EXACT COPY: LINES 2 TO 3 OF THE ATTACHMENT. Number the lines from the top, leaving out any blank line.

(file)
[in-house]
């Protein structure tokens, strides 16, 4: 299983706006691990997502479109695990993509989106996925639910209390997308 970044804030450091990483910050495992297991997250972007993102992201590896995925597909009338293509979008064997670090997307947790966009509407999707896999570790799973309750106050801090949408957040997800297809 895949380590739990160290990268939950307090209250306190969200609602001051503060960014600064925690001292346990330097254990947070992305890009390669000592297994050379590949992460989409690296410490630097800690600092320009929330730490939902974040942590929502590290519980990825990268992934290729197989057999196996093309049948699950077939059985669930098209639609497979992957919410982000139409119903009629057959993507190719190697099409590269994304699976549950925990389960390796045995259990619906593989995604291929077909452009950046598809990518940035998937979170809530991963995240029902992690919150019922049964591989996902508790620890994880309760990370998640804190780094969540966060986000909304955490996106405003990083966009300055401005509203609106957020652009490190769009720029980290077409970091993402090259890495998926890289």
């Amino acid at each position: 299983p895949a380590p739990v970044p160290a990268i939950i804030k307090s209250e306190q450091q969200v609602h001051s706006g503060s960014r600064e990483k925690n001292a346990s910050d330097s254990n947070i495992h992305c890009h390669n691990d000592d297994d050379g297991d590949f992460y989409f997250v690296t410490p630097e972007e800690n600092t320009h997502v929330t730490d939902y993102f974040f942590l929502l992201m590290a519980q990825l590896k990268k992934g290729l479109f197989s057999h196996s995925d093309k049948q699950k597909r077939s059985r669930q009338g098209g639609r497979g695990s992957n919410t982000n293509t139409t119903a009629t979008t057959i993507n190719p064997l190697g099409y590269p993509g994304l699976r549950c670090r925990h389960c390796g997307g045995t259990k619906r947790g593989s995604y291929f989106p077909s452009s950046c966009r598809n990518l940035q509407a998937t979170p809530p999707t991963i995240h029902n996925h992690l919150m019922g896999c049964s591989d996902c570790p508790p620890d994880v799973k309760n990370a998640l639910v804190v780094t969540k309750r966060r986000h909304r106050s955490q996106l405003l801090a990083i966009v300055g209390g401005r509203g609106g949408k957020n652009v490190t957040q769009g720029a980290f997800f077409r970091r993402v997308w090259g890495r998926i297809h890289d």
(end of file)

């Protein structure tokens, strides 16, 4: 299983706006691990997502479109695990993509989106996925639910209390997308 970044804030450091990483910050495992297991997250972007993102992201590896995925597909009338293509979008064997670090997307947790966009509407999707896999570790799973309750106050801090949408957040997800297809 895949380590739990160290990268939950307090209250306190969200609602001051503060960014600064925690001292346990330097254990947070992305890009390669000592297994050379590949992460989409690296410490630097800690600092320009929330730490939902974040942590929502590290519980990825990268992934290729197989057999196996093309049948699950077939059985669930098209639609497979992957919410982000139409119903009629057959993507190719190697099409590269994304699976549950925990389960390796045995259990619906593989995604291929077909452009950046598809990518940035998937979170809530991963995240029902992690919150019922049964591989996902508790620890994880309760990370998640804190780094969540966060986000909304955490996106405003990083966009300055401005509203609106957020652009490190769009720029980290077409970091993402090259890495998926890289």
């Amino acid at each position: 299983p895949a380590p739990v970044p160290a990268i939950i804030k307090s209250e306190q450091q969200v609602h001051s706006g503060s960014r600064e990483k925690n001292a346990s910050d330097s254990n947070i495992h992305c890009h390669n691990d000592d297994d050379g297991d590949f992460y989409f997250v690296t410490p630097e972007e800690n600092t320009h997502v929330t730490d939902y993102f974040f942590l929502l992201m590290a519980q990825l590896k990268k992934g290729l479109f197989s057999h196996s995925d093309k049948q699950k597909r077939s059985r669930q009338g098209g639609r497979g695990s992957n919410t982000n293509t139409t119903a009629t979008t057959i993507n190719p064997l190697g099409y590269p993509g994304l699976r549950c670090r925990h389960c390796g997307g045995t259990k619906r947790g593989s995604y291929f989106p077909s452009s950046c966009r598809n990518l940035q509407a998937t979170p809530p999707t991963i995240h029902n996925h992690l919150m019922g896999c049964s591989d996902c570790p508790p620890d994880v799973k309760n990370a998640l639910v804190v780094t969540k309750r966060r986000h909304r106050s955490q996106l405003l801090a990083i966009v300055g209390g401005r509203g609106g949408k957020n652009v490190t957040q769009g720029a980290f997800f077409r970091r993402v997308w090259g890495r998926i297809h890289d």